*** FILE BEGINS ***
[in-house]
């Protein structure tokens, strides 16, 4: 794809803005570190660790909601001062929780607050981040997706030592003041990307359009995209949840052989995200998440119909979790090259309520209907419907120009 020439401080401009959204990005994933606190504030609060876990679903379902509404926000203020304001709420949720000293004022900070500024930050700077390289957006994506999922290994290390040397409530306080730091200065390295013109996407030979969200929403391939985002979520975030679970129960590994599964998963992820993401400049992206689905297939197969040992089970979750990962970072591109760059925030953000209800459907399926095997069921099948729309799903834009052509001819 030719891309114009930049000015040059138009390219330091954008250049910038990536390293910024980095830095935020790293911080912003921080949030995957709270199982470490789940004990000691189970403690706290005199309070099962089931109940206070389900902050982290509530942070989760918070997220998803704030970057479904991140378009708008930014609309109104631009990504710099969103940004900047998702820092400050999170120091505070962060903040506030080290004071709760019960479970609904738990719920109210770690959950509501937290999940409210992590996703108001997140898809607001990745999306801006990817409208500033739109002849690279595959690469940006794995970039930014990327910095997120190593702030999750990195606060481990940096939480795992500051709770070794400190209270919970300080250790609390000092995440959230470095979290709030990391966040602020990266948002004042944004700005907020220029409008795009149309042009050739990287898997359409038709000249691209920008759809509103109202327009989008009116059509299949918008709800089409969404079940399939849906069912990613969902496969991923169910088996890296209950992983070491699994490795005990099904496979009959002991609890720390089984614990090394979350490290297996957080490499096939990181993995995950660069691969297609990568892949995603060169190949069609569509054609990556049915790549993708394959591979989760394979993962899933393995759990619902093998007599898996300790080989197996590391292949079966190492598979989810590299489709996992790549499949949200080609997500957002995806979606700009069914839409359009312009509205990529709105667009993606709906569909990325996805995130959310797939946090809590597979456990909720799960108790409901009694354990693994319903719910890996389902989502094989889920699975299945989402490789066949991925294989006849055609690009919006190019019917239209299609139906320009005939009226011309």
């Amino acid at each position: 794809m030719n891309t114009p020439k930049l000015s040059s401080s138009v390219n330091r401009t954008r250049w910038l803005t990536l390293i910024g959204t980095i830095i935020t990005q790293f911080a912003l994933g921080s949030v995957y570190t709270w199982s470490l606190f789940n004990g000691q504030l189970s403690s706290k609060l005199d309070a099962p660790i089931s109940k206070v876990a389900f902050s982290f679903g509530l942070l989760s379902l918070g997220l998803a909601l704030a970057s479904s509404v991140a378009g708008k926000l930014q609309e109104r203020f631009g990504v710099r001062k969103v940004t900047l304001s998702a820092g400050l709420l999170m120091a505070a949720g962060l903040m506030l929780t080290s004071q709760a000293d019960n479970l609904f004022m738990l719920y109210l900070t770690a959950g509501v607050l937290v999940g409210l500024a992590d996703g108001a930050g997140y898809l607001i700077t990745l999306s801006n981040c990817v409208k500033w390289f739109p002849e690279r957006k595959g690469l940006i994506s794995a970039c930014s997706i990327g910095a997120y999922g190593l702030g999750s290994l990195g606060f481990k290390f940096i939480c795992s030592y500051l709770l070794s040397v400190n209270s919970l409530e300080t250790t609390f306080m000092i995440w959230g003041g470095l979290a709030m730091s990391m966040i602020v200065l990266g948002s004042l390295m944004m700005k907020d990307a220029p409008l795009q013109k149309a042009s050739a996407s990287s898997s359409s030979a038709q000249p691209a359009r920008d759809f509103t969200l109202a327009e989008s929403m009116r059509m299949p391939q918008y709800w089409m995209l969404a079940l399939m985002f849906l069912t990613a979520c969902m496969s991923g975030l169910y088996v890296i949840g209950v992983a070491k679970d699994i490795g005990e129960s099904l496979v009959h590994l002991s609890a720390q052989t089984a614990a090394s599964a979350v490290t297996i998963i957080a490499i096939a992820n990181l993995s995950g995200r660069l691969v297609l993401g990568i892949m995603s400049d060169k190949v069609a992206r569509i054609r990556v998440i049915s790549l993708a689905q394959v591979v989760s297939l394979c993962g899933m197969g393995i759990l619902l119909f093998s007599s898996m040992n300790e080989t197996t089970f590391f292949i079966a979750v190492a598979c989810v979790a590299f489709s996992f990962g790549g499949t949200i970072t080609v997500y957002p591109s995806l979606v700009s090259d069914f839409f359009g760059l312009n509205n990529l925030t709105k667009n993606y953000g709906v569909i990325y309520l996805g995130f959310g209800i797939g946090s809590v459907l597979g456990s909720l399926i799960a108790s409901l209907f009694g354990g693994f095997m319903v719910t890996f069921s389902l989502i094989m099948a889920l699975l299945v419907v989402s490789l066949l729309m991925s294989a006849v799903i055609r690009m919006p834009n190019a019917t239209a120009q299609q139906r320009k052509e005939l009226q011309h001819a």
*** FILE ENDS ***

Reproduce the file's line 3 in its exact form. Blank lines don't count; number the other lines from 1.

């Amino acid at each position: 794809m030719n891309t114009p020439k930049l000015s040059s401080s138009v390219n330091r401009t954008r250049w910038l803005t990536l390293i910024g959204t980095i830095i935020t990005q790293f911080a912003l994933g921080s949030v995957y570190t709270w199982s470490l606190f789940n004990g000691q504030l189970s403690s706290k609060l005199d309070a099962p660790i089931s109940k206070v876990a389900f902050s982290f679903g509530l942070l989760s379902l918070g997220l998803a909601l704030a970057s479904s509404v991140a378009g708008k926000l930014q609309e109104r203020f631009g990504v710099r001062k969103v940004t900047l304001s998702a820092g400050l709420l999170m120091a505070a949720g962060l903040m506030l929780t080290s004071q709760a000293d019960n479970l609904f004022m738990l719920y109210l900070t770690a959950g509501v607050l937290v999940g409210l500024a992590d996703g108001a930050g997140y898809l607001i700077t990745l999306s801006n981040c990817v409208k500033w390289f739109p002849e690279r957006k595959g690469l940006i994506s794995a970039c930014s997706i990327g910095a997120y999922g190593l702030g999750s290994l990195g606060f481990k290390f940096i939480c795992s030592y500051l709770l070794s040397v400190n209270s919970l409530e300080t250790t609390f306080m000092i995440w959230g003041g470095l979290a709030m730091s990391m966040i602020v200065l990266g948002s004042l390295m944004m700005k907020d990307a220029p409008l795009q013109k149309a042009s050739a996407s990287s898997s359409s030979a038709q000249p691209a359009r920008d759809f509103t969200l109202a327009e989008s929403m009116r059509m299949p391939q918008y709800w089409m995209l969404a079940l399939m985002f849906l069912t990613a979520c969902m496969s991923g975030l169910y088996v890296i949840g209950v992983a070491k679970d699994i490795g005990e129960s099904l496979v009959h590994l002991s609890a720390q052989t089984a614990a090394s599964a979350v490290t297996i998963i957080a490499i096939a992820n990181l993995s995950g995200r660069l691969v297609l993401g990568i892949m995603s400049d060169k190949v069609a992206r569509i054609r990556v998440i049915s790549l993708a689905q394959v591979v989760s297939l394979c993962g899933m197969g393995i759990l619902l119909f093998s007599s898996m040992n300790e080989t197996t089970f590391f292949i079966a979750v190492a598979c989810v979790a590299f489709s996992f990962g790549g499949t949200i970072t080609v997500y957002p591109s995806l979606v700009s090259d069914f839409f359009g760059l312009n509205n990529l925030t709105k667009n993606y953000g709906v569909i990325y309520l996805g995130f959310g209800i797939g946090s809590v459907l597979g456990s909720l399926i799960a108790s409901l209907f009694g354990g693994f095997m319903v719910t890996f069921s389902l989502i094989m099948a889920l699975l299945v419907v989402s490789l066949l729309m991925s294989a006849v799903i055609r690009m919006p834009n190019a019917t239209a120009q299609q139906r320009k052509e005939l009226q011309h001819a």